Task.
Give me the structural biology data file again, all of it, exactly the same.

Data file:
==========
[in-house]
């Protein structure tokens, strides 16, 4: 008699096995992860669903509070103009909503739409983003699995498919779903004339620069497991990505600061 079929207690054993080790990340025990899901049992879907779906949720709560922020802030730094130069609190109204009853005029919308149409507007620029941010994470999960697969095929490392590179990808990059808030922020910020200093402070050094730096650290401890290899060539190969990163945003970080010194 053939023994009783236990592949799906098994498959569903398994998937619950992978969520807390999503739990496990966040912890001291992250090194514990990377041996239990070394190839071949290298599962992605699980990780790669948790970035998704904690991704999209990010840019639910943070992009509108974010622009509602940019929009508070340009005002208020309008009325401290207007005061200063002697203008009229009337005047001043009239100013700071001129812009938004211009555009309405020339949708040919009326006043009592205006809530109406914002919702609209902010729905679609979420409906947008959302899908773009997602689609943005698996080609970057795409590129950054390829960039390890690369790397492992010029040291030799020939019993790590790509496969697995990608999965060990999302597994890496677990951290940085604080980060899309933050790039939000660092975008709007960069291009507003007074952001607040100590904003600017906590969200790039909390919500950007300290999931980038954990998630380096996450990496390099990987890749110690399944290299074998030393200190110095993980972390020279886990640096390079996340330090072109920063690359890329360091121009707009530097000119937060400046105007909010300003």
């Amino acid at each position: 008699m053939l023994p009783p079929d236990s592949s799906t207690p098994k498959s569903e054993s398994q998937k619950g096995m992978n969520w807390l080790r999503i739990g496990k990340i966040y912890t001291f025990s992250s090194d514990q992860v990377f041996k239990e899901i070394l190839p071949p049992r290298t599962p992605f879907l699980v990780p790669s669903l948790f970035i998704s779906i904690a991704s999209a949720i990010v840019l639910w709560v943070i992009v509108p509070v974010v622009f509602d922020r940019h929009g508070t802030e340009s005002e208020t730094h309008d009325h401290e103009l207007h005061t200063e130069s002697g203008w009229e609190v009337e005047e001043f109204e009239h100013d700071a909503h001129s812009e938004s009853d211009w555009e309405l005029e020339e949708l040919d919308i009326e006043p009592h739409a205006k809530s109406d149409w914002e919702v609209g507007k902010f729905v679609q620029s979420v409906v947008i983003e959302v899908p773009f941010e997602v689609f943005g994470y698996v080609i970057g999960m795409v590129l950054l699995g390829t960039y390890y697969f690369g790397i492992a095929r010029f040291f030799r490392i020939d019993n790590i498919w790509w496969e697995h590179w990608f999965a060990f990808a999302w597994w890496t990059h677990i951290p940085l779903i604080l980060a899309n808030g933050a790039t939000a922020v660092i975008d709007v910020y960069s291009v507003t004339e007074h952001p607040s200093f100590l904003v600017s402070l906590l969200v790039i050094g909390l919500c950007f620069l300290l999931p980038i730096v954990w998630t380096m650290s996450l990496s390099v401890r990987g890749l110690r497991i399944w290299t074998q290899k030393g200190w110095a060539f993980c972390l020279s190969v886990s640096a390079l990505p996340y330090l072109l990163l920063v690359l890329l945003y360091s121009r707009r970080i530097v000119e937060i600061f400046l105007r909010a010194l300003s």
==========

[in-house]
């Protein structure tokens, strides 16, 4: 008699096995992860669903509070103009909503739409983003699995498919779903004339620069497991990505600061 079929207690054993080790990340025990899901049992879907779906949720709560922020802030730094130069609190109204009853005029919308149409507007620029941010994470999960697969095929490392590179990808990059808030922020910020200093402070050094730096650290401890290899060539190969990163945003970080010194 053939023994009783236990592949799906098994498959569903398994998937619950992978969520807390999503739990496990966040912890001291992250090194514990990377041996239990070394190839071949290298599962992605699980990780790669948790970035998704904690991704999209990010840019639910943070992009509108974010622009509602940019929009508070340009005002208020309008009325401290207007005061200063002697203008009229009337005047001043009239100013700071001129812009938004211009555009309405020339949708040919009326006043009592205006809530109406914002919702609209902010729905679609979420409906947008959302899908773009997602689609943005698996080609970057795409590129950054390829960039390890690369790397492992010029040291030799020939019993790590790509496969697995990608999965060990999302597994890496677990951290940085604080980060899309933050790039939000660092975008709007960069291009507003007074952001607040100590904003600017906590969200790039909390919500950007300290999931980038954990998630380096996450990496390099990987890749110690399944290299074998030393200190110095993980972390020279886990640096390079996340330090072109920063690359890329360091121009707009530097000119937060400046105007909010300003």
């Amino acid at each position: 008699m053939l023994p009783p079929d236990s592949s799906t207690p098994k498959s569903e054993s398994q998937k619950g096995m992978n969520w807390l080790r999503i739990g496990k990340i966040y912890t001291f025990s992250s090194d514990q992860v990377f041996k239990e899901i070394l190839p071949p049992r290298t599962p992605f879907l699980v990780p790669s669903l948790f970035i998704s779906i904690a991704s999209a949720i990010v840019l639910w709560v943070i992009v509108p509070v974010v622009f509602d922020r940019h929009g508070t802030e340009s005002e208020t730094h309008d009325h401290e103009l207007h005061t200063e130069s002697g203008w009229e609190v009337e005047e001043f109204e009239h100013d700071a909503h001129s812009e938004s009853d211009w555009e309405l005029e020339e949708l040919d919308i009326e006043p009592h739409a205006k809530s109406d149409w914002e919702v609209g507007k902010f729905v679609q620029s979420v409906v947008i983003e959302v899908p773009f941010e997602v689609f943005g994470y698996v080609i970057g999960m795409v590129l950054l699995g390829t960039y390890y697969f690369g790397i492992a095929r010029f040291f030799r490392i020939d019993n790590i498919w790509w496969e697995h590179w990608f999965a060990f990808a999302w597994w890496t990059h677990i951290p940085l779903i604080l980060a899309n808030g933050a790039t939000a922020v660092i975008d709007v910020y960069s291009v507003t004339e007074h952001p607040s200093f100590l904003v600017s402070l906590l969200v790039i050094g909390l919500c950007f620069l300290l999931p980038i730096v954990w998630t380096m650290s996450l990496s390099v401890r990987g890749l110690r497991i399944w290299t074998q290899k030393g200190w110095a060539f993980c972390l020279s190969v886990s640096a390079l990505p996340y330090l072109l990163l920063v690359l890329l945003y360091s121009r707009r970080i530097v000119e937060i600061f400046l105007r909010a010194l300003s």